Jerusalem orchestra and 20-year-old Israeli cellist bring unique emotions to Buenos Aires

 
  (photo credit: Embassy of israel in Argentina)
(photo credit: Embassy of israel in Argentina)

The Jerusalem Symphony Orchestra and 20-year-old Israeli cellist Danielle Akta offered Argentinian music-lovers a night to remember when they performed in Buenos Aires in August.

The event was part of a tour bringing the orchestra and its Argentinian-born conductor Yeruham Scharovsky around Latin America.

The program of the evening included not only pieces from the classic repertoire - like the Symphony n.4 in F minor, Op. 36 by Piotr I. Tchaikovsky - but also a work by contemporary Israeli composer Paul Ben-Haim.

“I'm a bit sentimental and I like to play works from this era,” Scharovsky told Argentinian newspaper Clarin. “Paul Ben-Haim fled from Nazi Germany and went to Israel. He listened to European classical music but also Middle Eastern music, and he combined the two styles. He created a style that was called ‘Mediterranean,’ which means western music with a little oriental spice.”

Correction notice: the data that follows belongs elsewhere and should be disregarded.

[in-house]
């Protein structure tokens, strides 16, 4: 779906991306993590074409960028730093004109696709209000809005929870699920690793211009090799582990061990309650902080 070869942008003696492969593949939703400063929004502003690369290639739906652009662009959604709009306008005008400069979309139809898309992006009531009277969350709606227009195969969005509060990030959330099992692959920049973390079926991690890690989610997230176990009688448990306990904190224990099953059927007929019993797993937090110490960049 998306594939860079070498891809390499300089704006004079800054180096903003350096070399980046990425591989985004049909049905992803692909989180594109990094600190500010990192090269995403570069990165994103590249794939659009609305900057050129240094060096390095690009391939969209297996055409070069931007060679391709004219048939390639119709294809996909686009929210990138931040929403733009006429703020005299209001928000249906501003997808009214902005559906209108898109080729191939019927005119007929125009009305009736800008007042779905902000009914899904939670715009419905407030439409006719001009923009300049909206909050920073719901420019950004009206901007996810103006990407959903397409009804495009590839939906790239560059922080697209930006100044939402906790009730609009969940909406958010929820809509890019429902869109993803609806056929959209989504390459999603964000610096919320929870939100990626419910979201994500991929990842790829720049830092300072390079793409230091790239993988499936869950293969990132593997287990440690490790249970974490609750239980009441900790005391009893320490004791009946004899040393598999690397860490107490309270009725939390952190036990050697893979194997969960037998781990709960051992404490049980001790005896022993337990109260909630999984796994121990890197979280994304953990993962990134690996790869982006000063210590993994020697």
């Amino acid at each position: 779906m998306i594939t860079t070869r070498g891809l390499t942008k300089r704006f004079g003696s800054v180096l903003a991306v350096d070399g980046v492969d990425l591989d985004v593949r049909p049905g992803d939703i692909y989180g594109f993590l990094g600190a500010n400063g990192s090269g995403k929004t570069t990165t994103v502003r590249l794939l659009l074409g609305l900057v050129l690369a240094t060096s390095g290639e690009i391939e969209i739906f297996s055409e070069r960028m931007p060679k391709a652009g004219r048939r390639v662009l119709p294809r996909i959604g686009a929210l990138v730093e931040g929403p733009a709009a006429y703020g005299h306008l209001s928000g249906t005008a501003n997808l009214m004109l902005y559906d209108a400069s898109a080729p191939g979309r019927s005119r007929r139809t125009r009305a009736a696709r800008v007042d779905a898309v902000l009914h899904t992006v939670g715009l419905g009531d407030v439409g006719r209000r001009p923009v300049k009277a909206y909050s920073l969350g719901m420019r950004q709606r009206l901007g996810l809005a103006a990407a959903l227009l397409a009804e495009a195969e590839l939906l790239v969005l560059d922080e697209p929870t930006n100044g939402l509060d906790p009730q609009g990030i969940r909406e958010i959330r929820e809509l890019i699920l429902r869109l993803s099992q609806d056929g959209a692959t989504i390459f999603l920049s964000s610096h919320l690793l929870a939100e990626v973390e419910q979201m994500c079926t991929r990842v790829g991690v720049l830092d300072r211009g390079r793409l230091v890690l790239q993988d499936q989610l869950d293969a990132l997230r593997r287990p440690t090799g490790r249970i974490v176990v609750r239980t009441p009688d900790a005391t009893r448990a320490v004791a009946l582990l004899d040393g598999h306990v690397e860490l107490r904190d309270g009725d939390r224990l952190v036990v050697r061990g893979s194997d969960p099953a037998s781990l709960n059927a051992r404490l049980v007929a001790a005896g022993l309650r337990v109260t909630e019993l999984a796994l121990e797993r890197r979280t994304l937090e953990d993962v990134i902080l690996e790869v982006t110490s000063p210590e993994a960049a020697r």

(credit: Embassy of israel in Argentina) (credit: Embassy of israel in Argentina)

The orchestra performed “Fanfare for Israel,” which the conductor described as similar to a movie soundtrack.

“It begins with a great fanfare, as if describing the people from all over the world who come running to the country that is calling them, but that is where the ordeal begins, with the difficulties of moving to a country where there is nothing and does not have much with which to survive. And the music tells that story, it kind of describes Israel from the years '48 to '58.”

Akta offered proof of her superb technical and expressive skills in the concerto Op. 85 by Edward Elgar, a fundamental piece in cello repertoir.

The night ended with two special treats for the Argentinian audience. The orchestra performed a tribute to the city of Buenos Aires with an arrangement of “Mi Buenos Aires Querido” starring the local bandoneon player Norberto Vogel. The concert then ended with an orchestral interpretation of “Jerusalem of Gold” that received a standing ovation.

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